A shareholder advisory group is opposing a proposed compensation schedule for British-based Pearson PLC, the parent of the Financial Times newspaper, according to a Dow Jones report.
Dow Jones writes, “PIRC said Chief Executive Marjorie Scardino’s possible earning power, which will be outlined in the remuneration report to be released at the AGM Friday, could be a maximum of 375% of salary, excluding her annual bonus.
“PIRC said it had concerns over the incentive schemes and contract termination provisions and also opposed the new long-term incentive scheme because the targets aren’t challenging.”
Read the rest of the story here.
The Financial Times reported a profit in 2005 for the first time in years. Still, Scardino has been under some pressure in recent years, and there have been calls from investors to sell the company.
New Dow Jones CEO Richard Zannino said Wednesday at an investor conference that advertising for the company’s flagship Wall Street Journal newspaper has been up 13 percent in the first two months.
Dwight Ostricher of Dow Jones Newswire reports, “‘We took meaningful market share away from our primary print competitors in 2005 and so far in 2006 are doing the same,’ Zannino said Wednesday at the Bank of America media, telecommunications and entertainment conference here.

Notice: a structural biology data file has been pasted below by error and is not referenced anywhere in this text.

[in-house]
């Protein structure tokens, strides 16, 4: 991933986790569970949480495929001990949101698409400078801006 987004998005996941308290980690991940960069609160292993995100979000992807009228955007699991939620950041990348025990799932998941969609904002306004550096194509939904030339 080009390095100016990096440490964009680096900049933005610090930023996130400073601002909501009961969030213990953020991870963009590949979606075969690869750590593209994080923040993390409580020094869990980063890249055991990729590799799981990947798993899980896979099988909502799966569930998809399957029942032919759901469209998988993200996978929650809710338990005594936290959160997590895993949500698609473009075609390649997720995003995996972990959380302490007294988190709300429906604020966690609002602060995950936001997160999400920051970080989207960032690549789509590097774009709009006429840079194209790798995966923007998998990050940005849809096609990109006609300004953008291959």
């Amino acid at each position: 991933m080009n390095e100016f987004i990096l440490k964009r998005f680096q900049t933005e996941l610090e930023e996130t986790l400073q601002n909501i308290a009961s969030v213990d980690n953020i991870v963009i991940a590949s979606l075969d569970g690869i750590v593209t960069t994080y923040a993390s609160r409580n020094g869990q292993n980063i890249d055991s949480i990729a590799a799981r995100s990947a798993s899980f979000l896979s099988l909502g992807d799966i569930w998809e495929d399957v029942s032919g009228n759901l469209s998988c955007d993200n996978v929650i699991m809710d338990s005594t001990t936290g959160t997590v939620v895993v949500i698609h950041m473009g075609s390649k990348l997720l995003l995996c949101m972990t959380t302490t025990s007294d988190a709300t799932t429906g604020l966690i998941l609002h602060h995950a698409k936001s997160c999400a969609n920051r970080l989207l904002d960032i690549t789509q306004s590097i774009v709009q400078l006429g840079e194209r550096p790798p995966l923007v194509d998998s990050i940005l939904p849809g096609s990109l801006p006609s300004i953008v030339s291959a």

“The Journal has seen solid advertising gains in the technology and financial sectors as well as in general business to business, he said, while health-care and pharmaceutical advertising was soft.
“The company, which also publishes this newswire, said in January that ad lineage at the U.S. edition of the Journal should rise by a mid-single-digit percentage in the first quarter.”
Ostricher also later reported, “Zannino said the company would look for merger-and-acquisition opportunities in the enterprise media group, which includes Dow Jones Newswires, Dow Jones Indexes and Dow Jones Licensing Services.